and obtaining electricity from a local weather station, this being the only power on the island, we planned to show them 'Those Magnificent Men in their Flying Machines" as this would get over the language barrier, but our skipper, an assize, refused to allow us to do this as it was against the loan agreement, not to show to civilian audiences who would then not pay to see them at the local cinema(some chance?).
      The scientists also collected fish samples from the lagoon, they swam underwater and somehow asphyxiated them with a spray, the locals then collected them in catching nets, these were then wrapped in bandages placed in some form of preservative, packed in drums and again on our next visit to Gan , flown back to the States for analysis I guess.
      Whilst working on the drilling rig, one of the seabees thumbs were smashed by a large concrete weight, he was brought onboard the ship, where our Surgeon Lieutenant gave him an anaesthetic, but as there were only two surgical people onboard I was asked to hold the chaps wrists, whilst out surgeon sawed off the top joint of each, never having done this before I felt somewhat queasy, but was assured by the medical staff that next time I would not feel so faint.
      There were no cattle on the island when I was there, only wild horses, which one of our marksman was asked to shoot one in order to give the local people the change from a fish diet.
      Our surgeon held a clinic for the locals to attend and I believe one old lady walked 42 miles to get to it, the plantation manger was not in favour of too many surgeries as this stopped his people working.
      We spent about two months at the island and I was sorry to learn of the local population being kicked off to
make way for the military, it truly was a paradise island.


 1967

David M. Speed, RN
<davespeed21a@hotmail.com>
HMS VIDAL

1966/67 ONBOARD HMS VIDAL R.N.SURVEY SHIP
Outfit = HYDROGRAPHIC SURVEY BRANCH
     WE WERE OUT IN THE INDIAN OCEAN AND PERSIAN GULF DOING HYDROGRAPHIC SURVEYS, UPDATING CHARTS AND DOING NEW WORK,PART OF IT BEING A SURVEY OF THE LAGOON OF DIEGO GARCIA. AS ALREADY MENTIONED BY SOMEONE PREVIOUSLY, WE ALSO PICKED UP U.S.PERSONNEL AND VARIOUS EQUIPMENT FROM MOMBASA AND LANDED THEM ON THE ISLAND , THESE BEING PART OF THE ORIGINAL SURVEY TEAM FOR THE FUTURE AIRSTRIP ETC. WHICH AT THAT TIME WE KNEW VERY LITTLE ABOUT.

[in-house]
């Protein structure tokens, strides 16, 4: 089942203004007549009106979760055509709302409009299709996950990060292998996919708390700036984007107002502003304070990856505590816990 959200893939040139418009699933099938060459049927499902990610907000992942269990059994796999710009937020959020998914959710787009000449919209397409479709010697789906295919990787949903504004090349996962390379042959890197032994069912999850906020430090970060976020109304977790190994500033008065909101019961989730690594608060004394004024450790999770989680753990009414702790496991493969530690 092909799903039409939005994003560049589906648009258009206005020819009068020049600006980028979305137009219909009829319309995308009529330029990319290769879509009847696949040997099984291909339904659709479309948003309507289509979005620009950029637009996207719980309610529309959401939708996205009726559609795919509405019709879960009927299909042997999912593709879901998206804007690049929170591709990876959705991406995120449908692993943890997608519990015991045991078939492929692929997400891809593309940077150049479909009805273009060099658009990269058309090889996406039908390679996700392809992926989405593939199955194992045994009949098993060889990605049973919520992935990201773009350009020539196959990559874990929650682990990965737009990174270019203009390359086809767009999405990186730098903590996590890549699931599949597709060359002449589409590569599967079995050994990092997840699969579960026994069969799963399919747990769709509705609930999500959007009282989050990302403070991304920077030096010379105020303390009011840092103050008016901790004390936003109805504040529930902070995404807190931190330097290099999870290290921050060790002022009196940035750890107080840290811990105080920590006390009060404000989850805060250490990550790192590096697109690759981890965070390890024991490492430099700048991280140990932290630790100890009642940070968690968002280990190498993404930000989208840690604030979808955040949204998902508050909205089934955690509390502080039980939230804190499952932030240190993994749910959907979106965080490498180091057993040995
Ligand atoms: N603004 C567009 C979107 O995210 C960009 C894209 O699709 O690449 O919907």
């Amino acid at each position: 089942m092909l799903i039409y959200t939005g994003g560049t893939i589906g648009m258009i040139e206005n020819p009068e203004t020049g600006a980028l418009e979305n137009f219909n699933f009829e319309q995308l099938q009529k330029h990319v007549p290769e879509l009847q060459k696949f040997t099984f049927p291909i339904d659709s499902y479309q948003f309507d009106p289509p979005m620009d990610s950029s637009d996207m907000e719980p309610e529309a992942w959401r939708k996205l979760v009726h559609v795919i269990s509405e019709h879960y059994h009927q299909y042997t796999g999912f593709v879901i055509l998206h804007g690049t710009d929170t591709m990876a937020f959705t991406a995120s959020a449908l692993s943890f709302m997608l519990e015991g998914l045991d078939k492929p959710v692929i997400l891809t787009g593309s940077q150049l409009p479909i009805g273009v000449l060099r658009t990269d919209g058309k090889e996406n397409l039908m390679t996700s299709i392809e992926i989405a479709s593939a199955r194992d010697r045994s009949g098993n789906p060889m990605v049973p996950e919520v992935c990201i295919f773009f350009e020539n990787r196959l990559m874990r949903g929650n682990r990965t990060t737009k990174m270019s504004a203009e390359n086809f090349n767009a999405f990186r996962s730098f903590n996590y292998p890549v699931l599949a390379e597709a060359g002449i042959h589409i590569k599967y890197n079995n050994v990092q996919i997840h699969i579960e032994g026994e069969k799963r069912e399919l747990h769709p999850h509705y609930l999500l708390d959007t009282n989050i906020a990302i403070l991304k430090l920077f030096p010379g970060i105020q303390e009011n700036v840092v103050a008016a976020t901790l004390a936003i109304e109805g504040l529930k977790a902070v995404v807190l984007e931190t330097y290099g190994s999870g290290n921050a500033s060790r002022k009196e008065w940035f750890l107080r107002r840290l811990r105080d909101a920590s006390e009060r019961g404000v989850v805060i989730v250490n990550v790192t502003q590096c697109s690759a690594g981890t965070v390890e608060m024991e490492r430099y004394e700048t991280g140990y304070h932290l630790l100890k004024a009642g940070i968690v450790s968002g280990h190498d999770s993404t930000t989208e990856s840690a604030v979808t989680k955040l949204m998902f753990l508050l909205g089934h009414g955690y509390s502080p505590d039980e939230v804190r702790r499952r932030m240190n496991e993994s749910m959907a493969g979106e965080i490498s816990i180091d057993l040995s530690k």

THE ISLAND WAS STILL FULLY INHABITED AND THE COCONUT PLANTATIONS WERE IN PRODUCTION WITH THE COIR AND MILK.THOSE LOCAL GUYS COULD CERTAINLY USE THEIR MACHETTES. WE DIDNT HAVE A GREAT DEAL OF CONTACT WITH THE LOCALS HOWEVER AS MOST OF OUR TIME WAS OBVIOUSLY SPENT IN THE LAGOON DOING THE SURVEY.I DO REMEMBER PLAYING FOOTBALL AGAINST THEM THOUGH IN AN ARRANGED GAME, JUST TO GIVE US A BREAK, AND IF MY MEMORY SERVES ME RIGHT I THINK WE WON BUT THEY KICKED SEVEN SHADES OF SHIT OUT OF US. THEY PROBABLY KNEW MORE ABOUT WHAT WAS HAPPENING THAN WE DID AND WE WERE THE FIRST TO GET A BIT OF STICK.
     THE MOST VIVID MEMORIES OF THE ISLAND ARE OF HOW PEACEFUL AND BEAUTIFUL IT WAS WITH THE FABULOUS WHITE BEACHES OVERHUNG WITH PALMS. ON ONE BEACH THERE WAS THE WRECK OF AN OLD FLYING BOAT,WHICH I HAVE A PHOTOGRAPH OF ALONG WITH OTHER PHOTOS WHICH I HAVE NOT LOOKED AT FOR YEARS.ALSO THE FIRST EVER ENCOUNTER WITH THE MARCHING ARMY OF LAND CRABS,WHICH AT FIRST WAS A BIT EERIE.
     AS WELL AS THE SURVEY OF THE LAGOON WE DID A NIGHT OBSERVATION CAMP, TO PLOT THE EXACT POSITION OF THE ISLAND ON THE GLOBE,USING THE STARS. THIS WAS A REAL NOVELTY AT THE TIME AS WE WERE VERY RARELY CALLED ON TO DO THIS.
     AT THAT TIME WE HAD NO IDEA WHAT WAS REALLY HAPPENING IN DIEGO GARCIA AND THAT IT WOULD PLAY SUCH A VITAL ROLE IN TIMES AHEAD.



 

TERRY WILLIAMS
Aboard the USS JOHN R. PERRY (DE 1034)
June - July, 1968

YEARS = About june/July 1968
NAME = Terry Williams
MY QUEST = A long and hapy life.
E-MAIL = steamer@potc.net
NATIONALITY = US; SERVICE = USN; UNIT = Initial scouting for possible Navy base; RANK/RATE/JOB = Then- Ensign
Now- LCDR (Ret)
SUBJECT OF MY STORY: = Actually, I Have a Real Story To Tell
MY WARSTORY = We steamed in and anchored in the logoon. Capt. ordered dress ship lights on ship. Capt. went ashore to meet local ruler. Sent crew ashore to look at the island. We steamed out. We sent in a report. Now many of you have been stationed there.....